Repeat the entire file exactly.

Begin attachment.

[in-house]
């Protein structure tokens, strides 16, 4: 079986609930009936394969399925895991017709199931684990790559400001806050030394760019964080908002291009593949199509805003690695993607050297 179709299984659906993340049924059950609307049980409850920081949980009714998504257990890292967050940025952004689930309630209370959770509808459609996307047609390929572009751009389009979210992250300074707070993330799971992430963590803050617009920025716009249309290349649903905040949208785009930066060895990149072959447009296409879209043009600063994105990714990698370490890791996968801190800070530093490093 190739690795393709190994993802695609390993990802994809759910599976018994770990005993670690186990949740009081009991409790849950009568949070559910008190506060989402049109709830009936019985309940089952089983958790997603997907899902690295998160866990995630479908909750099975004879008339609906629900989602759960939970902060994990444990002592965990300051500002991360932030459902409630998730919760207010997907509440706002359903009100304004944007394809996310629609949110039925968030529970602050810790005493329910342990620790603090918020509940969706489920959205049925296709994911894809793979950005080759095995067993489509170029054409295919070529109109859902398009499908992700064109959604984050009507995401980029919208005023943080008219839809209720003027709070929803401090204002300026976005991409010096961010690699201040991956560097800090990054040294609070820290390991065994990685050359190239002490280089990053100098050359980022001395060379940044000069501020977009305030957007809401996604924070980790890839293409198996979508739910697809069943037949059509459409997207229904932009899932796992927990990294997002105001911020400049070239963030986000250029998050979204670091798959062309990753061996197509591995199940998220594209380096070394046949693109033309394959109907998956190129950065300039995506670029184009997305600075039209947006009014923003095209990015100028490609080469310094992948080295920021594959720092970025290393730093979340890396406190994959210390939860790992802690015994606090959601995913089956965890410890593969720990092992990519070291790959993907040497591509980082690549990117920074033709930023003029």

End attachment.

[in-house]
């Protein structure tokens, strides 16, 4: 079986609930009936394969399925895991017709199931684990790559400001806050030394760019964080908002291009593949199509805003690695993607050297 179709299984659906993340049924059950609307049980409850920081949980009714998504257990890292967050940025952004689930309630209370959770509808459609996307047609390929572009751009389009979210992250300074707070993330799971992430963590803050617009920025716009249309290349649903905040949208785009930066060895990149072959447009296409879209043009600063994105990714990698370490890791996968801190800070530093490093 190739690795393709190994993802695609390993990802994809759910599976018994770990005993670690186990949740009081009991409790849950009568949070559910008190506060989402049109709830009936019985309940089952089983958790997603997907899902690295998160866990995630479908909750099975004879008339609906629900989602759960939970902060994990444990002592965990300051500002991360932030459902409630998730919760207010997907509440706002359903009100304004944007394809996310629609949110039925968030529970602050810790005493329910342990620790603090918020509940969706489920959205049925296709994911894809793979950005080759095995067993489509170029054409295919070529109109859902398009499908992700064109959604984050009507995401980029919208005023943080008219839809209720003027709070929803401090204002300026976005991409010096961010690699201040991956560097800090990054040294609070820290390991065994990685050359190239002490280089990053100098050359980022001395060379940044000069501020977009305030957007809401996604924070980790890839293409198996979508739910697809069943037949059509459409997207229904932009899932796992927990990294997002105001911020400049070239963030986000250029998050979204670091798959062309990753061996197509591995199940998220594209380096070394046949693109033309394959109907998956190129950065300039995506670029184009997305600075039209947006009014923003095209990015100028490609080469310094992948080295920021594959720092970025290393730093979340890396406190994959210390939860790992802690015994606090959601995913089956965890410890593969720990092992990519070291790959993907040497591509980082690549990117920074033709930023003029």